'It takes a village to raise a child': World Prematurity Day celebrated

Sunday 17 November is Annual World Prematurity Day, and is recognised by parents, doctors, nurses and more who come together to celebrate the courage and inner fighting spirit of premature babies.

Pre-term birth and the effects thereof is a subject rather avoided by pregnant women and families who choose to believe their children will be born at the customary nine-month term.

When least expected

However, pre-term birth often 'springs' upon families when least expected.

The effects placed on children during the developmental to advanced stages of their mothers’ pregnancies could potentially result in numerous challenges during the infant’s developmental stages of their lives.

Awareness needs to be created around pre-term birth and this year Huggies® and Thelle Mogoerane Regional Hospital hosted an event for over 70 parents who have been affected by pre-term birth.  

“It takes a village to raise a child.” – African Proverb

This popular phrase was given to the World Prematurity Day Event hosted at Thelle Mogoerane Regional Hospital in collaboration with Preemie Connect and Huggies®, which welcomed over 70 parents of which have premature babies.

They were joined by various spokespersons sharing their experiences and knowledge of their extreme stresses, heartache and challenges that come with having a premature baby.

A global challenge

Project Manager of the event and Preemie Connect, Ntombizodwa Tshabalala explained that awareness and lessons around prematurity is paramount, since prematurity has become a global challenge.

Lynne Bluff, Huggies® professional nurse and midwife explained the medical conditions that accompany a premature baby and mothers’ who have experienced such an ordeal.

She explained that the normal length of a pregnancy is 40 weeks long, and a prem baby is when it is born before 37 weeks. A baby can survive, with a very small chance, outside the womb from 24 weeks onwards.

Depending on how early a baby is born, he or she may be:

  • Late preterm, born between 34 and 36 completed weeks of pregnancy;
  • Moderately preterm, born between 32 and 34 weeks of pregnancy;
  • Very preterm, born at less than 32 weeks of pregnancy;
  • Extremely preterm, born at or before 25 weeks of pregnancy.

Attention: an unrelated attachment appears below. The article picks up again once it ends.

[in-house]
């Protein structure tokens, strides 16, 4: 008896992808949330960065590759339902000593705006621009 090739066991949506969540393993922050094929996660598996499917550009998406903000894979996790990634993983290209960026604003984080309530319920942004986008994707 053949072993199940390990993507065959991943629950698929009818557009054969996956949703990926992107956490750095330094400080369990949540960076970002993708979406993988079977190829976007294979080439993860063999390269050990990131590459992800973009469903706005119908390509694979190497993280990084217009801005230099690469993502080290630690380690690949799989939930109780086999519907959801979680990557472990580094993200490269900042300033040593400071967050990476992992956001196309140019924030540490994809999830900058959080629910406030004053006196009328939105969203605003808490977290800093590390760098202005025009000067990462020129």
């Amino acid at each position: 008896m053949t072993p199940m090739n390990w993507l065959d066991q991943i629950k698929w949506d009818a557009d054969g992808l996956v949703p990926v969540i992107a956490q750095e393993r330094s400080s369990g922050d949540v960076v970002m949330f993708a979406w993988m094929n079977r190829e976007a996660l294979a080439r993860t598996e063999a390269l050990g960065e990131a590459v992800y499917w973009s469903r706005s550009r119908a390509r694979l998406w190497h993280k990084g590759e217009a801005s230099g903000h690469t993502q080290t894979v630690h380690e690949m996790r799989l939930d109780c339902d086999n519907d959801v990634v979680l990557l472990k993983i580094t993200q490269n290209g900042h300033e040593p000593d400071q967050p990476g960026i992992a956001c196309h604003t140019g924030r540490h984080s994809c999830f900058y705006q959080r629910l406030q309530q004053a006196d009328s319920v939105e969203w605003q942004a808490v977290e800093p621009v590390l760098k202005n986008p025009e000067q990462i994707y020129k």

Risk factors that can lead to having a prem baby include:

Smoking,

Alcohol,

Drug use,

Vaginal infections,

Urinary tract infections,

Stress,

Obesity,

Multiple babies such as twins and triplets,

Pregnancy complications like: Diabetes, Hypertension, Placenta praevia, and having pregnancies close together and not spaced apart.

 “It is also very important you go for your regular check-ups while you are pregnant so they can pick up any problems early on rather than waiting till you and your baby are in danger, particularly from high blood pressure in pregnancy,"  she urged parents. 

Also read: “Too many mothers are throwing away life-saving breastmilk”: Why you should consider becoming a breastmilk donor

Signs and symptoms of premature labour include:

  • Lower back ache
  • Contractions – regular every 10 minutes
  • Lower abdominal cramps like period pain
  • Fluid leaking from the vagina
  • Bloody show – mucous discharge
  • Lower abdominal pressure

54 days in NICU

Tasmin Botha, a preemie mother from Preemie Connect, shared her experiences and story to raise awareness around prematurity.

She described how her child was born 2 months premature and spent 54 days in Neonatal Intensive Care Unit. Her premature pregnancy was due placenta abruption, which caused bleeding on the baby's brain.

950 grams

Tevin du Toit, a spokesman at the event who was born at 28 weeks, weighed in at 950 grams and was 22cm in length at birth shared how one wouldn’t say he was born prematurely with cerebral atrophy, a kind of brain damage, which contributed to motor coordination problems, partial paralysis of the left side of the body, speech impairment as well as deafness in both ears.

He said that his mother and grandmother played a significant role in getting him where he is today, and the importance of a support structure is imperative in overcoming the challenges that premature babies and parents are faced with.

Show of support

In support of preemie parents, Huggies® donated 300 cases of Huggies® Preemie nappies, valued at R 198 000.00 to Thelle Mogoerane, Chris Hani (Baragwanath) and George Mokhari Hospital.

“We understand what preemie parents go through and we are proud to be able to make this donation to play our part in helping preemie babies thrive,” Caitlin Meredith, Senior Brand Manager Huggies®, said.

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8 out of 100 babies are born too soon in SA: You can help 

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